So why is this one of my favourite indicators? Because by now I can finally make my own rules and turn this lagging indicator into a leading one.

Make your own rules

I first came across this indicator in the public library of TradingView and at that point it was in version 2, which wasn’t the greatest because it handles price data in an awful way.

At that time I didn’t know how to port it to version 3, so I left it alone for a while until I could code better. This took longer than I care to admit, but when I was finally porting it, I noticed that some of the code was off and did some more research into the math behind the indicator.

I then changed the code and it finally gave the right values. At this point it looks like it does in the pictures above, very rough. The next step is smoothing out the data to eliminate false positives and bad signals as much as possible. To do this, you use filters.


Filters come in many forms, the most known is probably the SMA, or Simple Moving Average, it smooths out the price data over a specified period. Turns out, you can smooth prety much everything. However, filters have their own problems as they introduce lag. So looking for the right mix between smoothing data and reducing lag as much as possible seems to be one of the holy grails of algorithmic trading.

As you do your research you come across the most intricate filters of which some of the code will make you go cry in a corner of the room. After a while they grow on you and personally I’ve been very impressed by the filters of John Ehler, who has a background in engineering and talks about Spectral Dilation, Cycle Analytics and Digital Signal Processing.

I incorporated his SuperSmoother and Laguerre filters into my scripts and it made a big difference. If you want to know more about that, he has written a book, Rocket Science for Traders, which I recommend if you want to go down that rabbit hole.

So, how does the ADX & DI look with those filters on it. Take a look.

Normal ADX & DI below, filterd version and different rules in the upper ribbon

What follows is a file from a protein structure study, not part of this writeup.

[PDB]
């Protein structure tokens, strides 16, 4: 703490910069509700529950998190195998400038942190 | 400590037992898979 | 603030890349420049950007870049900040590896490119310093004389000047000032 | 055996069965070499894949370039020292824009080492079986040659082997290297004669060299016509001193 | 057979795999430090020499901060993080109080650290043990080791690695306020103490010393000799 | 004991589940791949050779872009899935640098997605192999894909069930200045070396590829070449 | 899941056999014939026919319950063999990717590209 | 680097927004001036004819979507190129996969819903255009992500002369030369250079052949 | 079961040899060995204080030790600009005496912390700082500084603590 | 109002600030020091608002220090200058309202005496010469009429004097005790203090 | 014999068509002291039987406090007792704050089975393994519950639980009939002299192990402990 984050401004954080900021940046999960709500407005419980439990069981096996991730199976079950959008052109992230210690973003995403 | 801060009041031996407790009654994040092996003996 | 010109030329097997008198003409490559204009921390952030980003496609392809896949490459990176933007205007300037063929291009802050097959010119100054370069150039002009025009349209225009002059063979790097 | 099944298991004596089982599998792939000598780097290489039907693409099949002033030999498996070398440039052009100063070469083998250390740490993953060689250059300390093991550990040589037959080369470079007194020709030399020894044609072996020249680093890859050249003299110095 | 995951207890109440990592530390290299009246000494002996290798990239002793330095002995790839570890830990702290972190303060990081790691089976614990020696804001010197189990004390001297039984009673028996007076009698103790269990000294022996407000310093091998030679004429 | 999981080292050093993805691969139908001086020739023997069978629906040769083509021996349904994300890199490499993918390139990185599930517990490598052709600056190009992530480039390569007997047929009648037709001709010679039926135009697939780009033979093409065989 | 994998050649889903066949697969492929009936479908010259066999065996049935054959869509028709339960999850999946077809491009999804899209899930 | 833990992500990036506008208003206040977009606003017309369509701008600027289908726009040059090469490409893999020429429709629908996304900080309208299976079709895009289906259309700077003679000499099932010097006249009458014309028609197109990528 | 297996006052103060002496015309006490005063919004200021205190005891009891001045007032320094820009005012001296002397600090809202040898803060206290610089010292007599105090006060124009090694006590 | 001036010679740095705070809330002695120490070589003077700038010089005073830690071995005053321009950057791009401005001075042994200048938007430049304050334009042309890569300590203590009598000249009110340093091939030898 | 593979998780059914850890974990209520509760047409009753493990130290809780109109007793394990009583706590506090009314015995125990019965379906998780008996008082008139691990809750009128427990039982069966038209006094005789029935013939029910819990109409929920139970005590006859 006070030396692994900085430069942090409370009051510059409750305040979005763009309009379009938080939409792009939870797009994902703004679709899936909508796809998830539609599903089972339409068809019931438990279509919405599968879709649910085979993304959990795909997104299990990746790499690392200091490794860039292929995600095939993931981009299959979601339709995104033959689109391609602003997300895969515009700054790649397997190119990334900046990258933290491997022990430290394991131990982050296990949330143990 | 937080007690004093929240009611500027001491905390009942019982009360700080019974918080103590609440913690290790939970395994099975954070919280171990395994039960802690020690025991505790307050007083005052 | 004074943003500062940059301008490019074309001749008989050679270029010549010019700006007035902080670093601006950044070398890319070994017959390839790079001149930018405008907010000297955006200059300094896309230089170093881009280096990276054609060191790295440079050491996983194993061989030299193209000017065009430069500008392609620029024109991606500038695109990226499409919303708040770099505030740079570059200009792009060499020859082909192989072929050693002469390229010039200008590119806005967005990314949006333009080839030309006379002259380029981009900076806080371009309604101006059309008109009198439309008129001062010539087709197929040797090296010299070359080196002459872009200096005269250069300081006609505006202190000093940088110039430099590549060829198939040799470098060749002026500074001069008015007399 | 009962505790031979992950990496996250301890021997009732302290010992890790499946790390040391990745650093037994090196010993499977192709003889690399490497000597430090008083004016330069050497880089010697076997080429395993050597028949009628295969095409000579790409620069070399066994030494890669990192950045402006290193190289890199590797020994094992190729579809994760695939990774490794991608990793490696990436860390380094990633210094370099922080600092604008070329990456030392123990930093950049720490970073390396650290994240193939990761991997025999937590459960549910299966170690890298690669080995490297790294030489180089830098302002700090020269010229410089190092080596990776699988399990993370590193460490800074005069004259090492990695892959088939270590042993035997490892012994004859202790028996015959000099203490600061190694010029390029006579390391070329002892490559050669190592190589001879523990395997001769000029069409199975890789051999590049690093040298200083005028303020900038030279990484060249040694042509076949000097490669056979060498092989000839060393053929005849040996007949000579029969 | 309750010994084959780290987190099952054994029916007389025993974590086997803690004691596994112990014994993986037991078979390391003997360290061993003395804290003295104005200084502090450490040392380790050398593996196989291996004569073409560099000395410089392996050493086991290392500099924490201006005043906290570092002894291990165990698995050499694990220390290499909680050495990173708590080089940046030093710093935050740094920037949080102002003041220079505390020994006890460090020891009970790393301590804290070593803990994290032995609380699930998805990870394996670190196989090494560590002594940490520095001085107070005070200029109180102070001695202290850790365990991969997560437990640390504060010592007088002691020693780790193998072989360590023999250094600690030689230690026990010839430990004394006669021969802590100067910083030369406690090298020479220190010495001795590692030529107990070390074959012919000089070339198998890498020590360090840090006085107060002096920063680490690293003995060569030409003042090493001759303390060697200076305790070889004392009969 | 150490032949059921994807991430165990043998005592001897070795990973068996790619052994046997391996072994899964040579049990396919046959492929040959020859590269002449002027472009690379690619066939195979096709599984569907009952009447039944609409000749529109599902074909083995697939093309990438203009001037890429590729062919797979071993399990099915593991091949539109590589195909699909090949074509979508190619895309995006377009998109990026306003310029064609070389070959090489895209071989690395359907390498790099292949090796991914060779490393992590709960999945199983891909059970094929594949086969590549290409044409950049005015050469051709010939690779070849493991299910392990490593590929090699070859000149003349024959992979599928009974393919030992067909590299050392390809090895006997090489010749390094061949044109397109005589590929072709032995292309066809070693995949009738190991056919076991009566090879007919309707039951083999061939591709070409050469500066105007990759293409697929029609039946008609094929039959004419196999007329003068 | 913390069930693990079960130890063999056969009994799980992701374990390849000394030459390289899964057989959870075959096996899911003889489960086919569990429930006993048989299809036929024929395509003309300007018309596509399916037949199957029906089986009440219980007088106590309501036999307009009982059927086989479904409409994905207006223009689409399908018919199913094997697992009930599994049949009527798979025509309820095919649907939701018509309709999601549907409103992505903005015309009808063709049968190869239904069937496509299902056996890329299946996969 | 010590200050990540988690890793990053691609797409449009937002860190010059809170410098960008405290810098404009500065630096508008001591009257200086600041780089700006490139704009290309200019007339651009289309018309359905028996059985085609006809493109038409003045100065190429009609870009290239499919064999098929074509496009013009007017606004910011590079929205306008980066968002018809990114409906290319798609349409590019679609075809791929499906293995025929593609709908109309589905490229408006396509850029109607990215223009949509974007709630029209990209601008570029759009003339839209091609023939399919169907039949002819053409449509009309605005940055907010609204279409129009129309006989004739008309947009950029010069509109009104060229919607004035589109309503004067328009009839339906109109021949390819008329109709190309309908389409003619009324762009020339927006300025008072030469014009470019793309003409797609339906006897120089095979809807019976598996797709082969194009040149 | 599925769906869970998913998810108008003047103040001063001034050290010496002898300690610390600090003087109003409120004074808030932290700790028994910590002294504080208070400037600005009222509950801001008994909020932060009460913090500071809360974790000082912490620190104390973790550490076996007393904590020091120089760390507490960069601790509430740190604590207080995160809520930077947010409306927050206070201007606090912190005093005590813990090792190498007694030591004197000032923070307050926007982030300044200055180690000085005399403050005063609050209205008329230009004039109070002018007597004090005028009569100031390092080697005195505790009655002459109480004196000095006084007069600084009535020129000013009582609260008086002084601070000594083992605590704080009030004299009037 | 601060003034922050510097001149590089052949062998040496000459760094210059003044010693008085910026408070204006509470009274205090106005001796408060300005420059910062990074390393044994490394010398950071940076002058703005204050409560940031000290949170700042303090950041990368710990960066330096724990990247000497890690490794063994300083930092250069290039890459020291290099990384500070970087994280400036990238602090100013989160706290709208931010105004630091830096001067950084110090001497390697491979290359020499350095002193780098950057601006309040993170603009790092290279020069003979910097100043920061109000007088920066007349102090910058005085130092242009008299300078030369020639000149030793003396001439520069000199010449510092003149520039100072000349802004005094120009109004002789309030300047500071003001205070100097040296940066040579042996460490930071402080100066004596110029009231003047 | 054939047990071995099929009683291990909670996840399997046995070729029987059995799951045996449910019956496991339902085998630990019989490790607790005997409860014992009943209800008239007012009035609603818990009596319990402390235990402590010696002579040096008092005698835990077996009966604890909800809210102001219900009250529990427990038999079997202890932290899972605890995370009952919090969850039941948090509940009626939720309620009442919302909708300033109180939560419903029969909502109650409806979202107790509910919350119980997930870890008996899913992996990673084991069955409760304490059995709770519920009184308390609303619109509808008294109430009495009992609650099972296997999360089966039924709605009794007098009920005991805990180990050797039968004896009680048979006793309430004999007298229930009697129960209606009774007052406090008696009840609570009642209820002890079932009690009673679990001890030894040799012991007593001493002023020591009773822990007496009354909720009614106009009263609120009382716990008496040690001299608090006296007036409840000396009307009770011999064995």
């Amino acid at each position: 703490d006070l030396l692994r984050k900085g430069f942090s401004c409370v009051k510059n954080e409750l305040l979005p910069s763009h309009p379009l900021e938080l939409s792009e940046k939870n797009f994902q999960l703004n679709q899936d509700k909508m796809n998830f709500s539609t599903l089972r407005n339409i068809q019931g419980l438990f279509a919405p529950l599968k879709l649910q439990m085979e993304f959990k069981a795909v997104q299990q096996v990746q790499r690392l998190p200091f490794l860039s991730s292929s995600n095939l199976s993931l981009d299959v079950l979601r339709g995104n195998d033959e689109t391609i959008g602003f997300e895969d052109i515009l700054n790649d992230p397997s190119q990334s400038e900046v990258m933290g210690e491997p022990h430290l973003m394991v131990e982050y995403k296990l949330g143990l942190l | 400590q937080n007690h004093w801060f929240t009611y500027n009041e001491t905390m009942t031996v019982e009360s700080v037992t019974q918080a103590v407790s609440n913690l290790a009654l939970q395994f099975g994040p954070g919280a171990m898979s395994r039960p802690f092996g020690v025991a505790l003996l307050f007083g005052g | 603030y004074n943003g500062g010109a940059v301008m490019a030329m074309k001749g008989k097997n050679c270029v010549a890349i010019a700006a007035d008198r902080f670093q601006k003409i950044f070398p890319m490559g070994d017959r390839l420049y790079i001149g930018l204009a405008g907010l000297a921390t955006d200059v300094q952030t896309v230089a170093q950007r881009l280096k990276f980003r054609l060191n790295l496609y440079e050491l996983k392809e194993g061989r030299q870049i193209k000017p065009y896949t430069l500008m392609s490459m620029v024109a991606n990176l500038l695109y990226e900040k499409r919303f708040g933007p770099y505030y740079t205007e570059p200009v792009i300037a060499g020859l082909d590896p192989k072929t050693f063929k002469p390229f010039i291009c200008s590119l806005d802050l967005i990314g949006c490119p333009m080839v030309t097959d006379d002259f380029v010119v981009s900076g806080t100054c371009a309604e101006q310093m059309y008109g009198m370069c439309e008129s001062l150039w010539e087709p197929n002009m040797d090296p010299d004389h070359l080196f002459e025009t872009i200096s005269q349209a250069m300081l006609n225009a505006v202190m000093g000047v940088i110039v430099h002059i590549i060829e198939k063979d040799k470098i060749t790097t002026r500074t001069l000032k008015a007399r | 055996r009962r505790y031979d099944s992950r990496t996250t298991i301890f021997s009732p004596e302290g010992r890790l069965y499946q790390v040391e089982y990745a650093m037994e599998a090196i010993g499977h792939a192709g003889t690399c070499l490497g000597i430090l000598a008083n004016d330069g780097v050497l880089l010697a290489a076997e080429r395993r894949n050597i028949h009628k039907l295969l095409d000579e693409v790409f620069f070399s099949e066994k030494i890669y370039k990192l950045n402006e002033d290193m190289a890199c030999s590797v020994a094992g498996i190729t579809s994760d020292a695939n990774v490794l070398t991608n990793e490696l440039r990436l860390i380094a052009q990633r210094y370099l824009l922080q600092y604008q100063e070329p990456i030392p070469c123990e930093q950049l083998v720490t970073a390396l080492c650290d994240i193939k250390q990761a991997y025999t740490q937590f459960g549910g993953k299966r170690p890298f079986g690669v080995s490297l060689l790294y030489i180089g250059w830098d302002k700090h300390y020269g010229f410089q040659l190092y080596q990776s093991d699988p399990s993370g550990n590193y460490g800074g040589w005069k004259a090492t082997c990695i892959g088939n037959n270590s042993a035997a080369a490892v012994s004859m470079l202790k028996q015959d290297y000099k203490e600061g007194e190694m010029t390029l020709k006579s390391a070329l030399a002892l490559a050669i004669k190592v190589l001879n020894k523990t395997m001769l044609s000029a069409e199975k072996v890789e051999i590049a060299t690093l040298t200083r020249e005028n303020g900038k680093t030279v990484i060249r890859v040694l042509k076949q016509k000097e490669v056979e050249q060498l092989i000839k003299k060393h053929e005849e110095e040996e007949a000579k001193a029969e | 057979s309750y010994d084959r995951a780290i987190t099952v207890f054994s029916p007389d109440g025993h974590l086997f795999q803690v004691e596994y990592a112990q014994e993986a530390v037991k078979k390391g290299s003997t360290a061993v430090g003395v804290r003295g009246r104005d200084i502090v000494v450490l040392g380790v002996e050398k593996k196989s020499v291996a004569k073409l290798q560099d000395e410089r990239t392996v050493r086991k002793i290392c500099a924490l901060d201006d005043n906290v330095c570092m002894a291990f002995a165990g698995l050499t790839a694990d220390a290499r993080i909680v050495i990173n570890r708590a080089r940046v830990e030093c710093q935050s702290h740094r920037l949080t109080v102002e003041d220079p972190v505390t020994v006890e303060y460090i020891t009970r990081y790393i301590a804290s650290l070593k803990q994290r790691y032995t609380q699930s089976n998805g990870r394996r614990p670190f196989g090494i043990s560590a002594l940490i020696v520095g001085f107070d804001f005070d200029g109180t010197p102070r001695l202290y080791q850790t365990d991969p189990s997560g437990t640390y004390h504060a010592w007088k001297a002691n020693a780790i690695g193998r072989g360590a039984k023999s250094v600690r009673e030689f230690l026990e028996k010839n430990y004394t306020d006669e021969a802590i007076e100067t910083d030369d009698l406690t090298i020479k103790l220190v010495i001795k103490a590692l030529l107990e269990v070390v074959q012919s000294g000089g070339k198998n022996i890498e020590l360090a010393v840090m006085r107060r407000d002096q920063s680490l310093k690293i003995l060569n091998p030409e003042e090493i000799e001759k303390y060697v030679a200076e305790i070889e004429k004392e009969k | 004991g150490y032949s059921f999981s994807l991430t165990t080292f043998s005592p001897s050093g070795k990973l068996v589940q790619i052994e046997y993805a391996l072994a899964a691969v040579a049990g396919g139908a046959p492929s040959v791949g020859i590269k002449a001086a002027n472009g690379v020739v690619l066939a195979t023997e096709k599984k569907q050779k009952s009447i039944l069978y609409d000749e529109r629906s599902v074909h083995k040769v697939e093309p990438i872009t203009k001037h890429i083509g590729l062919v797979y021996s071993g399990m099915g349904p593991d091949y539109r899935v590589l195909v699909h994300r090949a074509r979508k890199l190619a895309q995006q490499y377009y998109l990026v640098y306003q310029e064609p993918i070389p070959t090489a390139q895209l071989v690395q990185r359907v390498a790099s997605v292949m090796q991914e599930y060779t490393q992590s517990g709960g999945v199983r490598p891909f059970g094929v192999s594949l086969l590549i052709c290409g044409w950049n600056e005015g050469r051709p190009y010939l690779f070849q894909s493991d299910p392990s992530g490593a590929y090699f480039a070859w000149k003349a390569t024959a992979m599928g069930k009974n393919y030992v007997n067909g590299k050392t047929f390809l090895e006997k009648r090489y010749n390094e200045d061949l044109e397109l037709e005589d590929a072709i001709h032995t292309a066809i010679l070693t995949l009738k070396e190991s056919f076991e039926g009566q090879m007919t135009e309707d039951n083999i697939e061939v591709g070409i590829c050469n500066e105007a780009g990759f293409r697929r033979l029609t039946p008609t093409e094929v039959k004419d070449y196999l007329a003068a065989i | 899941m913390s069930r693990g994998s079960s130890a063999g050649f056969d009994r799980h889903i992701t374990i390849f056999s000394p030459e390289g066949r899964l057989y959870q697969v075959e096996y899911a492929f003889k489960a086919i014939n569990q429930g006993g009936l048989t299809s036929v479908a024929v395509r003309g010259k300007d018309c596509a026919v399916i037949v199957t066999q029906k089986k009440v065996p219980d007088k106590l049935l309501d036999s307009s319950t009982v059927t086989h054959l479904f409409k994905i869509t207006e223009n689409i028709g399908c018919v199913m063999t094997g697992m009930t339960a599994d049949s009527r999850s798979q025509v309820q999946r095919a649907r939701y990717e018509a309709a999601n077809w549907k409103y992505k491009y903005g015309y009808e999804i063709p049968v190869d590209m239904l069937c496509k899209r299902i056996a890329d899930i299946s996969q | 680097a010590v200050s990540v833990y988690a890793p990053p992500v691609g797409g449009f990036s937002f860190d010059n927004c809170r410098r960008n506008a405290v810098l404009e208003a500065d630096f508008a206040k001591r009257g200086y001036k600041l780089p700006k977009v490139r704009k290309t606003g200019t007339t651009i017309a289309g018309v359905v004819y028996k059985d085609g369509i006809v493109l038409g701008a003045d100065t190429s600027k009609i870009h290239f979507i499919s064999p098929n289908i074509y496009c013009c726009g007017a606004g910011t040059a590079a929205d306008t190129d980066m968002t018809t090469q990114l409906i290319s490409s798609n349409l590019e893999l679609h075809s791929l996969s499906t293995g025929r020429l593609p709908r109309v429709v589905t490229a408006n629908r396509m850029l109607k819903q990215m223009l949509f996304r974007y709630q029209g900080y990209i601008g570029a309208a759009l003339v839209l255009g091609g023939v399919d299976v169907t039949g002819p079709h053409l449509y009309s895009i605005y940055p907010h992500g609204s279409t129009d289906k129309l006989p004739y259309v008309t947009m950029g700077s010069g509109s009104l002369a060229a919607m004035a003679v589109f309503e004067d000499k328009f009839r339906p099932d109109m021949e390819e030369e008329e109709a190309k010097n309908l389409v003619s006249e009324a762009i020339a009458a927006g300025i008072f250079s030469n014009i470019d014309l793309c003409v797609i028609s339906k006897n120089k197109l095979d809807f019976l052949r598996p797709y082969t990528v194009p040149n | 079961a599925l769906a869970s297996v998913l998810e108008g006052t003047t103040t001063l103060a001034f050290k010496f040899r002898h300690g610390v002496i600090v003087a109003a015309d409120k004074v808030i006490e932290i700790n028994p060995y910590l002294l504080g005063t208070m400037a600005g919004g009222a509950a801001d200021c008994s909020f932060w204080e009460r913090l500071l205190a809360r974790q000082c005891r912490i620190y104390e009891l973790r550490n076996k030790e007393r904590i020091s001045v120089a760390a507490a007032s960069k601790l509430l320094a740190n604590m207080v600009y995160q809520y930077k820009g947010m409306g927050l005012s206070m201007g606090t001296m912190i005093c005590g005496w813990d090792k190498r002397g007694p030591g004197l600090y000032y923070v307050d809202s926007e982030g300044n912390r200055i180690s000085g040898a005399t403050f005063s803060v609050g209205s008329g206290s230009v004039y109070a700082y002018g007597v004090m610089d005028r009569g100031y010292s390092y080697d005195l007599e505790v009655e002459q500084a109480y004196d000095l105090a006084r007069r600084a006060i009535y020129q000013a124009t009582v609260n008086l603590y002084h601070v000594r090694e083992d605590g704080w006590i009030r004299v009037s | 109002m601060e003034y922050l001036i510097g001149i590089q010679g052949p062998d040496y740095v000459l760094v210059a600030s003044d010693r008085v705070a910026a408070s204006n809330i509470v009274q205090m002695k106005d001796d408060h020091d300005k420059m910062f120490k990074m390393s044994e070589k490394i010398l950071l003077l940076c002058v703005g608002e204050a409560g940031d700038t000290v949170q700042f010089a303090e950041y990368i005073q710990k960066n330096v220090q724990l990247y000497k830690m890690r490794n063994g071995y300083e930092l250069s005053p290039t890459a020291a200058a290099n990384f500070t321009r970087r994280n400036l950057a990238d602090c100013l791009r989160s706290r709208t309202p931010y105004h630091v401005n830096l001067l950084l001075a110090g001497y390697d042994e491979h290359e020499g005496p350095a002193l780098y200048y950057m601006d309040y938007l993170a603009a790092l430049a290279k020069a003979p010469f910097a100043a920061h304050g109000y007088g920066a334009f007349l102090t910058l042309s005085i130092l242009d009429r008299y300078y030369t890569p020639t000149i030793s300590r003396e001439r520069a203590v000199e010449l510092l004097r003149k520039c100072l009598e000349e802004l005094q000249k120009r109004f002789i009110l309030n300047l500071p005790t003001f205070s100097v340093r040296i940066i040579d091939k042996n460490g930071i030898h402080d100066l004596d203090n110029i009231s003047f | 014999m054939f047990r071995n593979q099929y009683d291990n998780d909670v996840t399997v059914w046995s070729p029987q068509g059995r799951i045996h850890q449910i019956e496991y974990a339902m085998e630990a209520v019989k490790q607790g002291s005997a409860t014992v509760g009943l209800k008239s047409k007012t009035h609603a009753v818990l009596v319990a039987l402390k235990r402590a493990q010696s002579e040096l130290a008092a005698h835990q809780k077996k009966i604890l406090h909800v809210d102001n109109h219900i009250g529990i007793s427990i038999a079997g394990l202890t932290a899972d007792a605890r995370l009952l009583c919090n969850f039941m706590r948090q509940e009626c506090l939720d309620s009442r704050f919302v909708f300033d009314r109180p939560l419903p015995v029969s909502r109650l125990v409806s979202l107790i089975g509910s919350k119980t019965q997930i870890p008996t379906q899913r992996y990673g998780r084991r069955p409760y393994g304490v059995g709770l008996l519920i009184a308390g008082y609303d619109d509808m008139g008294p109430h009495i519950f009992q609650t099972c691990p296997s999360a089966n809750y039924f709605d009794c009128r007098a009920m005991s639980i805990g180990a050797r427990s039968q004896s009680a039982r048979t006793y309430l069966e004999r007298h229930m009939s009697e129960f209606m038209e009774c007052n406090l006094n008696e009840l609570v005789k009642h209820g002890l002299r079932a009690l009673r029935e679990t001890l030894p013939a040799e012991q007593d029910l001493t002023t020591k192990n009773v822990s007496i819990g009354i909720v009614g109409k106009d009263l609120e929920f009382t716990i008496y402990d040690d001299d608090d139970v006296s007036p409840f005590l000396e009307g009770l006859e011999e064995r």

You don’t have to look very hard to see the difference it makes. By coding my own rules it makes better trades, all because of smooth data baby. In this case it gave the following result in a short period.

Perfect result for marketing

I joke a bit about the result of course, the sample size is way too small. Here is another one on the M5 chart of $XRPUSD:

Net result after 0.075% trade commission. 260 trades, all made on candle close in 1 month.

This is the kind of result I’m working for and it took me a while to get here for sure. After reading this, I hope you’re motivated to start coding yourself. Don’t worry, you can make these scripts as complicated as you are able to, but some of the easiest codes can make all the difference in a good way. This was an opening article to show you where it lead me and maybe can lead you too.

FYI: I just published the ADX & DI script to TradingView and you can use it if you want to! I’m also running a bot on Telegram for free so you can check out the results live! You can find the link to the ADX & DI script and the free bot on If you enjoyed reading this, do give me a follow for future updates or shoot me a DM. Thanks for reading and hope to see you next time!

This post was initially posted on Medium and reposted with Coinpocalypse’s approval. Minor changes have been made to improve readability or fix spelling errors. You can read the original post here.